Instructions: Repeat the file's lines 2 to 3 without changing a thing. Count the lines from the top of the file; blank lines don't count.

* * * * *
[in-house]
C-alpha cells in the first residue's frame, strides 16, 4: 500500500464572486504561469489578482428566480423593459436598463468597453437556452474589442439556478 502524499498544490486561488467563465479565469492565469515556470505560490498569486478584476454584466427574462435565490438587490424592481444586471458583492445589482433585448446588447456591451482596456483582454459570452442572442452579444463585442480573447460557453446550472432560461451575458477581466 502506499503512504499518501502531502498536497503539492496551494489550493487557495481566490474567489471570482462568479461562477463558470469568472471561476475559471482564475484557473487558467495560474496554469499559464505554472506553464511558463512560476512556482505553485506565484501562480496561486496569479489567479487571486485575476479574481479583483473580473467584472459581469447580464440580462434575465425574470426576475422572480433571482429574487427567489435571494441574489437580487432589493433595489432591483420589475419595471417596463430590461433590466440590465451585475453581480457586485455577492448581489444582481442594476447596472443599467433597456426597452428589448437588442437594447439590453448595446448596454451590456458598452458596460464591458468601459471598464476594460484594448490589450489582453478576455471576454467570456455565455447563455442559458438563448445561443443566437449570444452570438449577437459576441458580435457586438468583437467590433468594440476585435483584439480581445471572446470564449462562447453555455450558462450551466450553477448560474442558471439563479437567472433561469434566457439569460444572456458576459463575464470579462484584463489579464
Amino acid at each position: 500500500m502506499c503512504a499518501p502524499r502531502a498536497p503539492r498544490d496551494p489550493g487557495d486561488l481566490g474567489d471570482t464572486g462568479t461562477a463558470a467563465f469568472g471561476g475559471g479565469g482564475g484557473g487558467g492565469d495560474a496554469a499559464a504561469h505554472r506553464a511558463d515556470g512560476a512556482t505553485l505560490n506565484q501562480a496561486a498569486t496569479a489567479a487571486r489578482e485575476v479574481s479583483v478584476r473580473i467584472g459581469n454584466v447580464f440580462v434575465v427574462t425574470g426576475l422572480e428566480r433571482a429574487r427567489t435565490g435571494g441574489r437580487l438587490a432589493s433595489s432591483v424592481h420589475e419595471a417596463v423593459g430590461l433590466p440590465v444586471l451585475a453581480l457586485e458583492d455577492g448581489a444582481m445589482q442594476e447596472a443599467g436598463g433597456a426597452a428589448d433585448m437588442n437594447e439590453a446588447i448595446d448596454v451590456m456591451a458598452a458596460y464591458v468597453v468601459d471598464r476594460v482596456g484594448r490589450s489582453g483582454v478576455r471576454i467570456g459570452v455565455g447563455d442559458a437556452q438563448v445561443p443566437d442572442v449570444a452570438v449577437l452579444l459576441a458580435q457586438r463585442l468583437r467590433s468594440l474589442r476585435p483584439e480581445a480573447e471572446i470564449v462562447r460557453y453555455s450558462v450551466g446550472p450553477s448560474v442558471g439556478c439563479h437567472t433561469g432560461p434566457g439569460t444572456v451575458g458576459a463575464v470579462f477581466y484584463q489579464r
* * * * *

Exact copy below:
C-alpha cells in the first residue's frame, strides 16, 4: 500500500464572486504561469489578482428566480423593459436598463468597453437556452474589442439556478 502524499498544490486561488467563465479565469492565469515556470505560490498569486478584476454584466427574462435565490438587490424592481444586471458583492445589482433585448446588447456591451482596456483582454459570452442572442452579444463585442480573447460557453446550472432560461451575458477581466 502506499503512504499518501502531502498536497503539492496551494489550493487557495481566490474567489471570482462568479461562477463558470469568472471561476475559471482564475484557473487558467495560474496554469499559464505554472506553464511558463512560476512556482505553485506565484501562480496561486496569479489567479487571486485575476479574481479583483473580473467584472459581469447580464440580462434575465425574470426576475422572480433571482429574487427567489435571494441574489437580487432589493433595489432591483420589475419595471417596463430590461433590466440590465451585475453581480457586485455577492448581489444582481442594476447596472443599467433597456426597452428589448437588442437594447439590453448595446448596454451590456458598452458596460464591458468601459471598464476594460484594448490589450489582453478576455471576454467570456455565455447563455442559458438563448445561443443566437449570444452570438449577437459576441458580435457586438468583437467590433468594440476585435483584439480581445471572446470564449462562447453555455450558462450551466450553477448560474442558471439563479437567472433561469434566457439569460444572456458576459463575464470579462484584463489579464
Amino acid at each position: 500500500m502506499c503512504a499518501p502524499r502531502a498536497p503539492r498544490d496551494p489550493g487557495d486561488l481566490g474567489d471570482t464572486g462568479t461562477a463558470a467563465f469568472g471561476g475559471g479565469g482564475g484557473g487558467g492565469d495560474a496554469a499559464a504561469h505554472r506553464a511558463d515556470g512560476a512556482t505553485l505560490n506565484q501562480a496561486a498569486t496569479a489567479a487571486r489578482e485575476v479574481s479583483v478584476r473580473i467584472g459581469n454584466v447580464f440580462v434575465v427574462t425574470g426576475l422572480e428566480r433571482a429574487r427567489t435565490g435571494g441574489r437580487l438587490a432589493s433595489s432591483v424592481h420589475e419595471a417596463v423593459g430590461l433590466p440590465v444586471l451585475a453581480l457586485e458583492d455577492g448581489a444582481m445589482q442594476e447596472a443599467g436598463g433597456a426597452a428589448d433585448m437588442n437594447e439590453a446588447i448595446d448596454v451590456m456591451a458598452a458596460y464591458v468597453v468601459d471598464r476594460v482596456g484594448r490589450s489582453g483582454v478576455r471576454i467570456g459570452v455565455g447563455d442559458a437556452q438563448v445561443p443566437d442572442v449570444a452570438v449577437l452579444l459576441a458580435q457586438r463585442l468583437r467590433s468594440l474589442r476585435p483584439e480581445a480573447e471572446i470564449v462562447r460557453y453555455s450558462v450551466g446550472p450553477s448560474v442558471g439556478c439563479h437567472t433561469g432560461p434566457g439569460t444572456v451575458g458576459a463575464v470579462f477581466y484584463q489579464r